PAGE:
Restored Uruguayan navy training schooner returns to Montevideo
An Uruguayan navy training schooner arrived in Montevideo on Friday after being restored in October and completing two months of port calls in Brazil and Argentina.
Government authorities and family members were on hand to welcome the 73-person crew of the Capitan Miranda, which had been out of service since 2010.
Defense Minister Jorge Menendez told reporters he was thankful that the vessel was back in Uruguay after representing the South American country internationally.
“It’s a very satisfying day for us. A little over two months ago, the Capitan Miranda took to sea on a tour of different ports, around 10 Brazilian and Argentine ports,” after having been in our shipyards for a long time, he said.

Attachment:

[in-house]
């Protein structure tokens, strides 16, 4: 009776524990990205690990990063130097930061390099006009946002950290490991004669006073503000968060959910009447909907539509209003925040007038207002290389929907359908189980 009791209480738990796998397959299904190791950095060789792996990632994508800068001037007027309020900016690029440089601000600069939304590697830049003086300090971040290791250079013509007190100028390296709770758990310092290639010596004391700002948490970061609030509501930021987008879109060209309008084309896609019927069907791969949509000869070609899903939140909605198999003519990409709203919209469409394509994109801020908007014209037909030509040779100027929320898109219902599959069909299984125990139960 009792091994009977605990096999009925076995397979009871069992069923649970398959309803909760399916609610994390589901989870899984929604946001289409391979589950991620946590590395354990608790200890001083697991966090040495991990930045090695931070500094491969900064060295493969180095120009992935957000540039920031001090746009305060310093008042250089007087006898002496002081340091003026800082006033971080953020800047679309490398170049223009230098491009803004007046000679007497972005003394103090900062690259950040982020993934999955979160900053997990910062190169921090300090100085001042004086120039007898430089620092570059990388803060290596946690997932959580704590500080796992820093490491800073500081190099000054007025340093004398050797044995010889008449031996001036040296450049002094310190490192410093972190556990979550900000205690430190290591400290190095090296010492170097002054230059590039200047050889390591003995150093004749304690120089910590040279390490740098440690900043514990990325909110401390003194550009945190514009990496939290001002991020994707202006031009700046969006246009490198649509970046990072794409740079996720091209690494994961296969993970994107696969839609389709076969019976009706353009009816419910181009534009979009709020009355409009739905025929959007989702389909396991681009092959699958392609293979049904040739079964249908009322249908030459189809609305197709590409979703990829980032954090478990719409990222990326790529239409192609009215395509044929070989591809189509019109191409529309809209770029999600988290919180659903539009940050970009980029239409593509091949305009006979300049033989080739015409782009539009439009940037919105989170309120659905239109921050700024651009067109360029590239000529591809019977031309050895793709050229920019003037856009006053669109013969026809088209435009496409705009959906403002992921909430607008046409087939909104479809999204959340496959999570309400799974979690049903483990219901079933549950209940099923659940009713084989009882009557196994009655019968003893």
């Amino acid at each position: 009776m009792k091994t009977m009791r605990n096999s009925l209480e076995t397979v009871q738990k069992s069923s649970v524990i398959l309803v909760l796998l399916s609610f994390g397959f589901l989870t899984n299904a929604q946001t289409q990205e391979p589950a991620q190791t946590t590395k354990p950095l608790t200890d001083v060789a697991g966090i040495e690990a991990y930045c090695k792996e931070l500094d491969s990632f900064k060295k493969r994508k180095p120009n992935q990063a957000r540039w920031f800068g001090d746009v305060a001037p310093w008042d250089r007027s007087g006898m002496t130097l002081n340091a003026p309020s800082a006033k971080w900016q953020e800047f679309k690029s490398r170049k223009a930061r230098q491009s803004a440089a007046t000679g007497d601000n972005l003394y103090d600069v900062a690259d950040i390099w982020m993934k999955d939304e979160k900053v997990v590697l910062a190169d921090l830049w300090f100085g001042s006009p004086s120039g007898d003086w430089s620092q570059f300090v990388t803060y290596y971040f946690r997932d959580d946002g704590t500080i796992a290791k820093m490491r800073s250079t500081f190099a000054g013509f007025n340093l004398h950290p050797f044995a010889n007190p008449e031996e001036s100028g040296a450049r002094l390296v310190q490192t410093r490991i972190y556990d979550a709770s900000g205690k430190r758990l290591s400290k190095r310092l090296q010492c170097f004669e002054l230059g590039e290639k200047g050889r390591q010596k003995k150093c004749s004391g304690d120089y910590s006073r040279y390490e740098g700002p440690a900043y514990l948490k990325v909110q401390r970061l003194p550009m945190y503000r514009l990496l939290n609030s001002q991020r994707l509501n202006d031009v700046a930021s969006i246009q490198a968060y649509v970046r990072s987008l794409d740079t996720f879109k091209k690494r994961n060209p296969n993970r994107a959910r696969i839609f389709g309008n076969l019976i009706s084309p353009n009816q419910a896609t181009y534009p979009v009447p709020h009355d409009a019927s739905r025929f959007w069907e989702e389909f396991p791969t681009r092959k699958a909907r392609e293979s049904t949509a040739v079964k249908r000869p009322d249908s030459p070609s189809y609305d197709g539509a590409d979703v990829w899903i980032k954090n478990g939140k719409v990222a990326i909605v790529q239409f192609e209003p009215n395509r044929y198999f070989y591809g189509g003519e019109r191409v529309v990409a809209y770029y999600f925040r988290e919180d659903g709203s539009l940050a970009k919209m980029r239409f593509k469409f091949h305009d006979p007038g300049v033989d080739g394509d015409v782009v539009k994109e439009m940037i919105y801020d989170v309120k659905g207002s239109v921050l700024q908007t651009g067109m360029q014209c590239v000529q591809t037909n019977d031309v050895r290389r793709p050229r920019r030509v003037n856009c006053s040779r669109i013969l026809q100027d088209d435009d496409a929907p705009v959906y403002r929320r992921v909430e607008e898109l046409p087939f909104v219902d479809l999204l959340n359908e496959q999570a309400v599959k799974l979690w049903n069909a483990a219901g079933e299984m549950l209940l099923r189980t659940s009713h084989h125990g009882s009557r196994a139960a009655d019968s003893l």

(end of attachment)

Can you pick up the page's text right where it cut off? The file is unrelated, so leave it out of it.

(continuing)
Menendez recalled that the Defense Ministry had been tasked with reconstructing the vessel, built in 1930 as a survey ship and converted to a training schooner in the late 1970s, and said the work carried out by the navy and Uruguayan state companies had left the ship in “optimal condition.”
Uruguay’s government invested $6 million to return the Capitan Miranda to international waters.
The repair work began in April 2013 and involved replacing the ship’s propellers, shaft lines, main engine, engine room pumps, air conditioning equipment, generators, black water systems and pipes and valves, as well as inspecting its hull and superstructure.